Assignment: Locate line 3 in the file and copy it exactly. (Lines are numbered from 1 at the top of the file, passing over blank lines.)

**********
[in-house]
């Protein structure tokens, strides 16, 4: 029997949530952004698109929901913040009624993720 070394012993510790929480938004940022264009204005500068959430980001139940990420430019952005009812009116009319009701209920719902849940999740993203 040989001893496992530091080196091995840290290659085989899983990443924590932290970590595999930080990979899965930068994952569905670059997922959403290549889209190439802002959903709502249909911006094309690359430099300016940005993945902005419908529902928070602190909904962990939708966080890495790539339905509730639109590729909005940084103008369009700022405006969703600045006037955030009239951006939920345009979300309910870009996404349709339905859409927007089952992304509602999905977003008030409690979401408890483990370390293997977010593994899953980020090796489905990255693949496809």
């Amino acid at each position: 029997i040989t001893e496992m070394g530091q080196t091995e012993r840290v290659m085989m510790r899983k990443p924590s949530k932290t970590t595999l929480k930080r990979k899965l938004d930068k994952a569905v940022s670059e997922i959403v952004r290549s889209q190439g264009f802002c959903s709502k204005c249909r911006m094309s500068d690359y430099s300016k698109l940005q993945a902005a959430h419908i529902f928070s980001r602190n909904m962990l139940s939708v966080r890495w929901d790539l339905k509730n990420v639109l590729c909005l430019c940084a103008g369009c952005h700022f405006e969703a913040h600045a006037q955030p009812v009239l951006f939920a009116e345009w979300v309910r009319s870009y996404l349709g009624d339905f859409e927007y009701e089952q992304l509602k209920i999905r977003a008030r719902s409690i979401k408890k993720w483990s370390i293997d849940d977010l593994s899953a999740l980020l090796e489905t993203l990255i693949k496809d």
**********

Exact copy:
């Amino acid at each position: 029997i040989t001893e496992m070394g530091q080196t091995e012993r840290v290659m085989m510790r899983k990443p924590s949530k932290t970590t595999l929480k930080r990979k899965l938004d930068k994952a569905v940022s670059e997922i959403v952004r290549s889209q190439g264009f802002c959903s709502k204005c249909r911006m094309s500068d690359y430099s300016k698109l940005q993945a902005a959430h419908i529902f928070s980001r602190n909904m962990l139940s939708v966080r890495w929901d790539l339905k509730n990420v639109l590729c909005l430019c940084a103008g369009c952005h700022f405006e969703a913040h600045a006037q955030p009812v009239l951006f939920a009116e345009w979300v309910r009319s870009y996404l349709g009624d339905f859409e927007y009701e089952q992304l509602k209920i999905r977003a008030r719902s409690i979401k408890k993720w483990s370390i293997d849940d977010l593994s899953a999740l980020l090796e489905t993203l990255i693949k496809d």